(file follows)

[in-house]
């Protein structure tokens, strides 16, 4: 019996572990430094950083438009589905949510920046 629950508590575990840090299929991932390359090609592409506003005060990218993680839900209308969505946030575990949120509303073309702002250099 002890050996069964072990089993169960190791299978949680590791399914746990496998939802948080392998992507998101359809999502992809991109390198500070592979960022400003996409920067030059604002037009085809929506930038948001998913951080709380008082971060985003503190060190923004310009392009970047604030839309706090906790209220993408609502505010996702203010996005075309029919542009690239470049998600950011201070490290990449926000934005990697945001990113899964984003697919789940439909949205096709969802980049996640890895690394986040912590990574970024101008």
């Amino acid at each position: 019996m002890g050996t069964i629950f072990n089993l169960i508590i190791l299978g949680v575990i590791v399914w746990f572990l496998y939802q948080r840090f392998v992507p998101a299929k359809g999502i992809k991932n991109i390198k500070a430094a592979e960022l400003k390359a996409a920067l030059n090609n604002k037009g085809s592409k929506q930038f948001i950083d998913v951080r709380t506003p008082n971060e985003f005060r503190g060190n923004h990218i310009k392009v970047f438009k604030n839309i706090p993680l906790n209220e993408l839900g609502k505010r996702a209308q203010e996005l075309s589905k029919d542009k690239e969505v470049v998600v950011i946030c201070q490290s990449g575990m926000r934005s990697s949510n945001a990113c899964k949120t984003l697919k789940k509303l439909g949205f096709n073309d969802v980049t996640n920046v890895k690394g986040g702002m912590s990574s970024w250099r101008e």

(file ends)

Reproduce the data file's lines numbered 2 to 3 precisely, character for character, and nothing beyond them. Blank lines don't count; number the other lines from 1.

């Protein structure tokens, strides 16, 4: 019996572990430094950083438009589905949510920046 629950508590575990840090299929991932390359090609592409506003005060990218993680839900209308969505946030575990949120509303073309702002250099 002890050996069964072990089993169960190791299978949680590791399914746990496998939802948080392998992507998101359809999502992809991109390198500070592979960022400003996409920067030059604002037009085809929506930038948001998913951080709380008082971060985003503190060190923004310009392009970047604030839309706090906790209220993408609502505010996702203010996005075309029919542009690239470049998600950011201070490290990449926000934005990697945001990113899964984003697919789940439909949205096709969802980049996640890895690394986040912590990574970024101008």
């Amino acid at each position: 019996m002890g050996t069964i629950f072990n089993l169960i508590i190791l299978g949680v575990i590791v399914w746990f572990l496998y939802q948080r840090f392998v992507p998101a299929k359809g999502i992809k991932n991109i390198k500070a430094a592979e960022l400003k390359a996409a920067l030059n090609n604002k037009g085809s592409k929506q930038f948001i950083d998913v951080r709380t506003p008082n971060e985003f005060r503190g060190n923004h990218i310009k392009v970047f438009k604030n839309i706090p993680l906790n209220e993408l839900g609502k505010r996702a209308q203010e996005l075309s589905k029919d542009k690239e969505v470049v998600v950011i946030c201070q490290s990449g575990m926000r934005s990697s949510n945001a990113c899964k949120t984003l697919k789940k509303l439909g949205f096709n073309d969802v980049t996640n920046v890895k690394g986040g702002m912590s990574s970024w250099r101008e």